Knee injuries are some of the most common injuries within the population. They can affect younger people through Osgood-Schlatter disease. They can impact active people in their 20’s and 30’s, who can suffer from an ACL injury. Of course, those in the older demographic are susceptible to more chronic injuries like Osteoarthritis. As you can see, whether you are young, old or somewhere in between, it’s important you understand how to take care of your knees.
The knee joint is a complex hinge joint, made up of your thigh bone and shinbone, and kneecap which also joins to the thigh bone. To keep the knee stable we have four major ligaments. These are the:
These ligaments are responsible for providing stability to the knee and stopping it from collapsing. However if injured, the recovery time can be long term, ranging from 6 weeks for a minor sprain, up to around 12-14 months for a full rupture with surgical repair. Some evidence and studies are starting to display the potential for non operative ligament repair, however, these studies are in early stages and the long term impacts still are not fully understood.
As well as ligament injuries, there are other structures that are at risk within and around the knee, such as:
Different injuries to the knee have different risk factors.
ACL injury risk factors are arguably the most important to understand, as this ligament has the longest recovery time from knee injury. However, there have been many studies on the risk factors of ACL injuries, and the health science field is beginning to better understand how to minimise risk.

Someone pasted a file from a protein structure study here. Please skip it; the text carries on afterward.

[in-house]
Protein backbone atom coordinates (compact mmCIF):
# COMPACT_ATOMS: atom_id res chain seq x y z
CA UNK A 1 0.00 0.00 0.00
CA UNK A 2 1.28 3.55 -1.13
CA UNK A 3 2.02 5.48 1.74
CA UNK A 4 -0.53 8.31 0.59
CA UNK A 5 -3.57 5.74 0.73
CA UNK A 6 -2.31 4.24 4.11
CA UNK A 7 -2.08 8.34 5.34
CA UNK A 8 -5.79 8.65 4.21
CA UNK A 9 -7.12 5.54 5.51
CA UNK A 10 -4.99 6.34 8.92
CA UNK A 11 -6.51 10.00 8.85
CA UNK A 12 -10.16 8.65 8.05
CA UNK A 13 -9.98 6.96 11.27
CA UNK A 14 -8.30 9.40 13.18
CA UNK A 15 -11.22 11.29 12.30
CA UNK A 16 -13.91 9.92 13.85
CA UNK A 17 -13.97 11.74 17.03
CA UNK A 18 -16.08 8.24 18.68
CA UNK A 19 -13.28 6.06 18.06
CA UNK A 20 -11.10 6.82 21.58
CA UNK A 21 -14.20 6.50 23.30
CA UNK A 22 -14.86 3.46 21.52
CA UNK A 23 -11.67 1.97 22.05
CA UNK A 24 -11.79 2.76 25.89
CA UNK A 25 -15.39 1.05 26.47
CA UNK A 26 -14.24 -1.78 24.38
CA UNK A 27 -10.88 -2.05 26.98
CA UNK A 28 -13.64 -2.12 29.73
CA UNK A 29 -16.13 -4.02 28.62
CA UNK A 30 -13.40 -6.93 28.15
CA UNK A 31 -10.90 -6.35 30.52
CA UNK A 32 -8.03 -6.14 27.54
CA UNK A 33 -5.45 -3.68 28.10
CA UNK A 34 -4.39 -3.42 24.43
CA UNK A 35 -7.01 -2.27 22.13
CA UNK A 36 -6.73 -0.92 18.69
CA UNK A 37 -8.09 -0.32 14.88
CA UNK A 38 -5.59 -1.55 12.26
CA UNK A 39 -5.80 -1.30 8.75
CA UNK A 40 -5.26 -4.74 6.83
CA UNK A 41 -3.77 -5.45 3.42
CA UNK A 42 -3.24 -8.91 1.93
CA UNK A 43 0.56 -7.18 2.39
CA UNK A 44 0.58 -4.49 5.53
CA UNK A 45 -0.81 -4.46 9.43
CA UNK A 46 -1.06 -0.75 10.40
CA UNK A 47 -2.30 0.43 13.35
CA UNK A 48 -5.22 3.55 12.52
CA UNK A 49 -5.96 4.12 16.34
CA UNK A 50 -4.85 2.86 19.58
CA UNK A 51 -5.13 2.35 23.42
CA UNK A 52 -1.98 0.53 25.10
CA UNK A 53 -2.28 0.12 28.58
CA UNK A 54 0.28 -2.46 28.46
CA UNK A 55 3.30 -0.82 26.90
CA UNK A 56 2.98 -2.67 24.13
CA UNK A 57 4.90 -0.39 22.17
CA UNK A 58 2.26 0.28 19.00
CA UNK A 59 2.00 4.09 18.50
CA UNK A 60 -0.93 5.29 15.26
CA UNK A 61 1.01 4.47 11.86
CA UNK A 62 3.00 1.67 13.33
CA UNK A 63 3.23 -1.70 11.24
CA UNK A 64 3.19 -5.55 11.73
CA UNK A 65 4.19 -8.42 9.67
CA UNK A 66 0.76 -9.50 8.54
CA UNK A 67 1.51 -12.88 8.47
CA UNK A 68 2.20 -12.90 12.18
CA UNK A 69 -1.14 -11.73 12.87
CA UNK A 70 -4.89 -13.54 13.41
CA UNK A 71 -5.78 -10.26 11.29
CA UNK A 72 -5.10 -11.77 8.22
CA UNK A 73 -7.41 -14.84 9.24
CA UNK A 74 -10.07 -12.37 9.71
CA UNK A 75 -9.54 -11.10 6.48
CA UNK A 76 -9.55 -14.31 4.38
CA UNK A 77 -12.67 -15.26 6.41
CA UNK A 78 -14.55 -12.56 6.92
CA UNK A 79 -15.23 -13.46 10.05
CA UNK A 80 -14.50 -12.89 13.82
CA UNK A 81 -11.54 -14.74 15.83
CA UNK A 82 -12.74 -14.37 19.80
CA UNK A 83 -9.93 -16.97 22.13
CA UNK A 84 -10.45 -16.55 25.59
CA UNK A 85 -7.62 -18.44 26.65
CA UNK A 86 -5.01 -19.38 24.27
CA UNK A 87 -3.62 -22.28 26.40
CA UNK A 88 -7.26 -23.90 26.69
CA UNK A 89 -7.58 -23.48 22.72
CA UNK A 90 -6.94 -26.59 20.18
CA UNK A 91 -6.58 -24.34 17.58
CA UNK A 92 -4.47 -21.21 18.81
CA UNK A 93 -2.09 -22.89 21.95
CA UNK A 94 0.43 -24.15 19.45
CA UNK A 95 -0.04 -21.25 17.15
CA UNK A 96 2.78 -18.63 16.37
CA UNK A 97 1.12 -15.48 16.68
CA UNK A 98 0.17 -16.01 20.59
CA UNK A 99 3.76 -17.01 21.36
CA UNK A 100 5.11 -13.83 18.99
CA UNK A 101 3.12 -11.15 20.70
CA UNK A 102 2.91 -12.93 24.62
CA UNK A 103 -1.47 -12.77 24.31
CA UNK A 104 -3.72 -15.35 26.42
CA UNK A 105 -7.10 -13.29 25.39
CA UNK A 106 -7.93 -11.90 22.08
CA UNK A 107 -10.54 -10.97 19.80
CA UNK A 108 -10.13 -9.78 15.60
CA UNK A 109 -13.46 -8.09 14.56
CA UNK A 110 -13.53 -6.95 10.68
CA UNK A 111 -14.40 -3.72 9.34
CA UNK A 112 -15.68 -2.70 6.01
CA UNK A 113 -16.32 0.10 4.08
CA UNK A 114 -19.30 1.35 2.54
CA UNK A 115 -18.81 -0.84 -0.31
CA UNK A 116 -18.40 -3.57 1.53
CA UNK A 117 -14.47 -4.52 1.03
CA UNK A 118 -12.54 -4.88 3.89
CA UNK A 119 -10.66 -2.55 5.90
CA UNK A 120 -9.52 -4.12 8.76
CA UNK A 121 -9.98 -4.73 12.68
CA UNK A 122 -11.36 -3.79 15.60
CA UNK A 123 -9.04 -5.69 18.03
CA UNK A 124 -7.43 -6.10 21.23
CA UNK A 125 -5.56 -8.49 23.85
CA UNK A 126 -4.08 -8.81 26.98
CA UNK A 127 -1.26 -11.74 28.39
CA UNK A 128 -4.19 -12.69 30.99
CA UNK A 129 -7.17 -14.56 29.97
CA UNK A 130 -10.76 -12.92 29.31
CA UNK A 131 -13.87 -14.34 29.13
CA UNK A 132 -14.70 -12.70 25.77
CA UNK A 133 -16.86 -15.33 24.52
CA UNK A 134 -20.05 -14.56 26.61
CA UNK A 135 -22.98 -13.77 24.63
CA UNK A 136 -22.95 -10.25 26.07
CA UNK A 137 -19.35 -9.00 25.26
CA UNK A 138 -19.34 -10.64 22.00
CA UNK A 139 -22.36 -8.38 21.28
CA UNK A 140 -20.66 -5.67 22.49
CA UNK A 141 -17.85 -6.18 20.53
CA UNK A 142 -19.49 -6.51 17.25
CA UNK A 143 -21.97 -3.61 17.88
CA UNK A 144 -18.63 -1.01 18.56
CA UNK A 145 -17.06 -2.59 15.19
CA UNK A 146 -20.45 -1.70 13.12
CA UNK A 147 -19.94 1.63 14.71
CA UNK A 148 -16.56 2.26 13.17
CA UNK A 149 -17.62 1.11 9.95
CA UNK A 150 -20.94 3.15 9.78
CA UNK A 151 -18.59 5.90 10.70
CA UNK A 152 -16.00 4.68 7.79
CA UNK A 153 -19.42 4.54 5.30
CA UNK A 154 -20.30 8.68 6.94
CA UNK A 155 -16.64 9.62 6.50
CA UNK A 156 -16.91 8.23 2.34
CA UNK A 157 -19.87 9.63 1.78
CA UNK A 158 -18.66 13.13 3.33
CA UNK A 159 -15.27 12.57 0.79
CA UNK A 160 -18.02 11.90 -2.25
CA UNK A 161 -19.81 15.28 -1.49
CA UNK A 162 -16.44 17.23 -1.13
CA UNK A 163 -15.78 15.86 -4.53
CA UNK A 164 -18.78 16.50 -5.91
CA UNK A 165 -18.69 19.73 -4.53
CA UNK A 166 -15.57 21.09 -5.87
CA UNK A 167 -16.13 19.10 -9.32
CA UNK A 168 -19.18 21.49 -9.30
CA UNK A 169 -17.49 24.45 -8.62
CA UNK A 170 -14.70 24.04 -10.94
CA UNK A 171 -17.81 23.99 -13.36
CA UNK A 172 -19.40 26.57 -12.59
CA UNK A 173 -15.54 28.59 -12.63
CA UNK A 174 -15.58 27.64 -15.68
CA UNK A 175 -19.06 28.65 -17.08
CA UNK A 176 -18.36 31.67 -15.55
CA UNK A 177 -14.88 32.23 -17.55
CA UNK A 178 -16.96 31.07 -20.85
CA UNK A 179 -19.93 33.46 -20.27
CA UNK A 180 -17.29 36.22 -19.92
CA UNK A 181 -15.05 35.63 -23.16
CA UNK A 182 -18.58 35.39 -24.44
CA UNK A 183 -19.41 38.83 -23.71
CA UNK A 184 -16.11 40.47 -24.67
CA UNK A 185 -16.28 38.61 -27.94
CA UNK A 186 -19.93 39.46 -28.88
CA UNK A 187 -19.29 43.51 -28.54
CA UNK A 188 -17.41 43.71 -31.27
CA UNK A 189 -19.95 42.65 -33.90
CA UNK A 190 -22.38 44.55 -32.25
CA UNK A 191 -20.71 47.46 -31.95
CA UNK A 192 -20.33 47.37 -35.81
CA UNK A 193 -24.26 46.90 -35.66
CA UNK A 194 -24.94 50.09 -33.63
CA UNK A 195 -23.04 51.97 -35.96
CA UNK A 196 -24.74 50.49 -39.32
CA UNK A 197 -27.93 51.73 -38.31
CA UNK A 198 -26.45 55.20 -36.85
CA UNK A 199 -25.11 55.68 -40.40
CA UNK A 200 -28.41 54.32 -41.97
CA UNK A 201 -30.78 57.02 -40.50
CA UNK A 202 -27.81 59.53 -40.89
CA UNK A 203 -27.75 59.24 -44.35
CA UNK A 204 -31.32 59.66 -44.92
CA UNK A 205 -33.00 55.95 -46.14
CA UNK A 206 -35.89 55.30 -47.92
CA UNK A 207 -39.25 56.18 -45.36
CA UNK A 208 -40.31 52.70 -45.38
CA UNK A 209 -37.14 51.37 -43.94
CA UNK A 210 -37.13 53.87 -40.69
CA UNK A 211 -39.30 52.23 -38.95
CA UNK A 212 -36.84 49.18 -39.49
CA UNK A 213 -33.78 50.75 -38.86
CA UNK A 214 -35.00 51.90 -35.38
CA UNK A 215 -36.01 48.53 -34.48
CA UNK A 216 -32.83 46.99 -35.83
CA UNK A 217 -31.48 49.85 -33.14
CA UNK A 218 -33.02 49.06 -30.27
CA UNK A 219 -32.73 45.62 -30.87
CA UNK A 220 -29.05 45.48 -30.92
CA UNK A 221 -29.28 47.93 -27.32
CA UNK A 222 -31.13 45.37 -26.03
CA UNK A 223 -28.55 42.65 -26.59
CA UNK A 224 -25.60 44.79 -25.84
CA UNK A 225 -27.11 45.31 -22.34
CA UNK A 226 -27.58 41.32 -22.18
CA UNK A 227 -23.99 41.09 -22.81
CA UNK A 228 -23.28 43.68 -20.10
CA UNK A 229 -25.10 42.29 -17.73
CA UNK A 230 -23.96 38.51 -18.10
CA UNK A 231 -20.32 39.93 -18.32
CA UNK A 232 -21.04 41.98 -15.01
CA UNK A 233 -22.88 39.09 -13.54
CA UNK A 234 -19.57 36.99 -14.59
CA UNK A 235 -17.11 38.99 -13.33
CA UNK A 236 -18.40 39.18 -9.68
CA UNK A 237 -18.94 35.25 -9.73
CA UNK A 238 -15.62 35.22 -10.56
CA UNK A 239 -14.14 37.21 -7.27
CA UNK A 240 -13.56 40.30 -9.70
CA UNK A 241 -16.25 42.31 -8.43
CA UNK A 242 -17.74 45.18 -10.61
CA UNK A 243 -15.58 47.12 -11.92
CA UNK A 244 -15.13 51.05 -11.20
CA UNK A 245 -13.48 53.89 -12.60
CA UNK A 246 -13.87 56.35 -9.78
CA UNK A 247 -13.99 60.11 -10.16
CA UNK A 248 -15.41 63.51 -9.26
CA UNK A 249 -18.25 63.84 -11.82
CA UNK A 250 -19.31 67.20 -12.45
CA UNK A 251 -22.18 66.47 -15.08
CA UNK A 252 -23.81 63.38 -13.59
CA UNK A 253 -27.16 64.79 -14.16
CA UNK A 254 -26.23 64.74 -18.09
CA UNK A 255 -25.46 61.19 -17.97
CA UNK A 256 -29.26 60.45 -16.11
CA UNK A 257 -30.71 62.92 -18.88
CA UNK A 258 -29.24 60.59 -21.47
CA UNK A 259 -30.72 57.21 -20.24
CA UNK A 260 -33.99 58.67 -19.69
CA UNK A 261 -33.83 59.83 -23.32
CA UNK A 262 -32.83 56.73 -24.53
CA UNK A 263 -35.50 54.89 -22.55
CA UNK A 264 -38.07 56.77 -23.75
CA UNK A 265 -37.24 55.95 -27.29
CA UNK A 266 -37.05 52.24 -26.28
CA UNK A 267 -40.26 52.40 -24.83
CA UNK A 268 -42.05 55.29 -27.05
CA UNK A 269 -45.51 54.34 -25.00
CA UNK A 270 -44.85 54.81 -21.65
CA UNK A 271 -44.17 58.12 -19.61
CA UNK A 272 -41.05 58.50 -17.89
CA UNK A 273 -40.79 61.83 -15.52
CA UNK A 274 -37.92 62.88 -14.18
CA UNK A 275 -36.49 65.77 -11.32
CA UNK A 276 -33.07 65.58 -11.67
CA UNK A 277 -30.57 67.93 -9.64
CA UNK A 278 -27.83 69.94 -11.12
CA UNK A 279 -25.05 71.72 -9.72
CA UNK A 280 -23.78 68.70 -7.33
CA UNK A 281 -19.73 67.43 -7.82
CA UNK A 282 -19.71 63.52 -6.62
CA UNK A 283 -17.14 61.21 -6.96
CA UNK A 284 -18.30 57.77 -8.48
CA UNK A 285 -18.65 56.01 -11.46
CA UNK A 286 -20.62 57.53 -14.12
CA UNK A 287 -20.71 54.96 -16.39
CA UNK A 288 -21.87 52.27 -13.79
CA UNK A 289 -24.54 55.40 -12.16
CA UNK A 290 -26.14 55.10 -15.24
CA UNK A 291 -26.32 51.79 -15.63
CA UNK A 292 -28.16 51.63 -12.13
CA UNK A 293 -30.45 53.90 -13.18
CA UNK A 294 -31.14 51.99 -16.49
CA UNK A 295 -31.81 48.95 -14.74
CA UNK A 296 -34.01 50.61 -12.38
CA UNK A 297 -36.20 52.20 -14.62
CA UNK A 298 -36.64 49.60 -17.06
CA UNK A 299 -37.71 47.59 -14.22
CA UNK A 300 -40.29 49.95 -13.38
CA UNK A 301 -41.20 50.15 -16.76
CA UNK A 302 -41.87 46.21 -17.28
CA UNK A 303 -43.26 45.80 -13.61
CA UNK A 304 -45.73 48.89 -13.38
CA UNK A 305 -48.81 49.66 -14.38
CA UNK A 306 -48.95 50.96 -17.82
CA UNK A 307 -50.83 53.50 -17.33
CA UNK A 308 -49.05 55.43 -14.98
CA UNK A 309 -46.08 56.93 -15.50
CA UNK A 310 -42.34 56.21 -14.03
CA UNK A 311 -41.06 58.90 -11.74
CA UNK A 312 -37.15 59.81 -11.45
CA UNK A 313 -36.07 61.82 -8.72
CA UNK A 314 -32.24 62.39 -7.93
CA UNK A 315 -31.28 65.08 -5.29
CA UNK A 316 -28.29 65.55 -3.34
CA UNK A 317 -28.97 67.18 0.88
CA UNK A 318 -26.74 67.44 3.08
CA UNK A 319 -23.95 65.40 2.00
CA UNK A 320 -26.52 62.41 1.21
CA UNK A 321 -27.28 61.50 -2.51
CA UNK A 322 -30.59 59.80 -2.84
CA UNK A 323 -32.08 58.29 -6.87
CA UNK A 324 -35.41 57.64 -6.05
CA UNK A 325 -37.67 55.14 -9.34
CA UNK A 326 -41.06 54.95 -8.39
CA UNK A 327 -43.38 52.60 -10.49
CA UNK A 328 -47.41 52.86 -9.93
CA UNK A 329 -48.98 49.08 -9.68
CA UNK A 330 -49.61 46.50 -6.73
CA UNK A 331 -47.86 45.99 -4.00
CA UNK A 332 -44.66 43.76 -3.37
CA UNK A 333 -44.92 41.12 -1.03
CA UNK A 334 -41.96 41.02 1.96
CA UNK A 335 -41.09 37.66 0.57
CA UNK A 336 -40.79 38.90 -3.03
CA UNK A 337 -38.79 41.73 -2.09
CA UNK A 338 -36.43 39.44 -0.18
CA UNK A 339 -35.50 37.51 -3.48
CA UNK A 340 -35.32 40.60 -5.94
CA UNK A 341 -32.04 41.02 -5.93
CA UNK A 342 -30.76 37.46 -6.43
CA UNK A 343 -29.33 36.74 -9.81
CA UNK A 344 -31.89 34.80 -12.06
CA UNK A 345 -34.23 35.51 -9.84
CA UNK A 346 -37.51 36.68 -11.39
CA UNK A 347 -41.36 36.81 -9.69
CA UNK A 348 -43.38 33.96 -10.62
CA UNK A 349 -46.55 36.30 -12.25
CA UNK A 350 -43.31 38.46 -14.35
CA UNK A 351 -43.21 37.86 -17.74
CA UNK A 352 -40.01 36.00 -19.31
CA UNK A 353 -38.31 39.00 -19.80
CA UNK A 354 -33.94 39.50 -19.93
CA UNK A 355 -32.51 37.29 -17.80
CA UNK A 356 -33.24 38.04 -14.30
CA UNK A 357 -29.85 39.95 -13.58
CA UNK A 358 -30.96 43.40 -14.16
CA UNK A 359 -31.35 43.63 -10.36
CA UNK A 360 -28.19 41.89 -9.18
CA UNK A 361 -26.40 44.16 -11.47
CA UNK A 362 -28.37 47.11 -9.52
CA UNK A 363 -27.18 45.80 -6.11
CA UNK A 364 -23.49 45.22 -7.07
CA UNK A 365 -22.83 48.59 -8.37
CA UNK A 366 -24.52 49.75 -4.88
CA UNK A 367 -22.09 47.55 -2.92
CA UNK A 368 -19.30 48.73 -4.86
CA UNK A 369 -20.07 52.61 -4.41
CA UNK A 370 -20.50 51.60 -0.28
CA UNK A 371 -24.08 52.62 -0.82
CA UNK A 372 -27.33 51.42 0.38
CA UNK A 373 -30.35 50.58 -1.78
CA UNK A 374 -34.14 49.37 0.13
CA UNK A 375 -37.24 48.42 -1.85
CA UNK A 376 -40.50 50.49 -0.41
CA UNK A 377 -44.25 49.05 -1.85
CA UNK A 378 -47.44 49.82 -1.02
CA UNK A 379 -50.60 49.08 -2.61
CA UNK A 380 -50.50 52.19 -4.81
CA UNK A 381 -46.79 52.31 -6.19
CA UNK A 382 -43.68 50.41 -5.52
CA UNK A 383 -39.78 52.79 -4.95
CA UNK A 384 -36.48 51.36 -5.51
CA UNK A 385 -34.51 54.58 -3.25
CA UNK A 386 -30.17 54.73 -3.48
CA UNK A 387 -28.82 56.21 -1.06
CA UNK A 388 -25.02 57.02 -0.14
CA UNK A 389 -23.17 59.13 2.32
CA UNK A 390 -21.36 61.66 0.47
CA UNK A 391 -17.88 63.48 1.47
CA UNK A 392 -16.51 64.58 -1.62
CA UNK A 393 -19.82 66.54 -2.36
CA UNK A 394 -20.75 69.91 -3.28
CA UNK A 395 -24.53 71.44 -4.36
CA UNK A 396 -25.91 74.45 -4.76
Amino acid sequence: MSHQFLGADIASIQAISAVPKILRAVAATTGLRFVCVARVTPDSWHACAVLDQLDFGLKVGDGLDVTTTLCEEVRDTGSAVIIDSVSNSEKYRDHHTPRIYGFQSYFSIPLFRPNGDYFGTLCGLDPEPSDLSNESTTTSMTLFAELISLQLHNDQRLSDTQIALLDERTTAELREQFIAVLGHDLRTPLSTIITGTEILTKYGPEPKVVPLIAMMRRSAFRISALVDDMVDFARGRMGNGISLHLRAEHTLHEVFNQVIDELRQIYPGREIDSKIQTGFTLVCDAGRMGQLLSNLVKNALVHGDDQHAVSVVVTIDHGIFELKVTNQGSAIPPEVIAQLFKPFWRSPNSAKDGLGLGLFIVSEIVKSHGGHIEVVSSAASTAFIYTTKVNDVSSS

Some risk factors which been identified include:
Knee injuries can impact the lives of children, teenagers and adults. Whether you are physically active or not physically active at all, it’s likely at some point you will experience knee pain. Active people can have a tendency to do too much physical activity, and tip their body over the edge and risk injury. Inactive people generally don’t have a high enough level of strength and support around the knee, and can begin to experience pain when walking or getting out of a chair.
What’s interesting in Australia, is that studies have shown that the biggest increase in knee injuries over the last few years has been to the ACL. 5-14 year old girls have had one of the highest increases in ACL injury rate in Australia, and it continues to grow. However, it is not only in this age group where ACL injuries are becoming more prevalent, as it’s also growing within the general population. It’s important to seek professional advice on how to minimise the risk for this injury, as well as what to do if unfortunately it does occur.
Knee pain can be due to a variety of causes, and this increases the importance of having a professional diagnose the condition. As some knee injuries can take over 12 months to recover from, and can even be serious like infection, it would be best to have your injury looked at by a Physiotherapist or Osteopath to get the correct diagnosis.
At Peak MSK Physio, our clinical team is trained in the examination, diagnosis and management of knee pain. We can help you better understand why your knee is hurting, and what you can do to feel like yourself again. In order to do so, this is where an accurate diagnosis is important. There are a variety of tests, imaging procedures and questions we can ask and utilise to gather YOUR diagnosis. With years of experience and training between the clinical team, you can trust them to help you and give you the right diagnosis and treatment of your knee injury.
There are various different methods to treat the knee. Options for manual therapy include:
As well as manual therapy, management will include exercise rehabilitation to make sure the knee is well supported. A focus on the quadriceps, hamstrings, glutes and core will likely play a major role in most knee rehab programs. Having good balance and symmetry in your movement will be a key focus of the rehab also, making sure the exercises are performed with the right technique to replicate how we want you to move.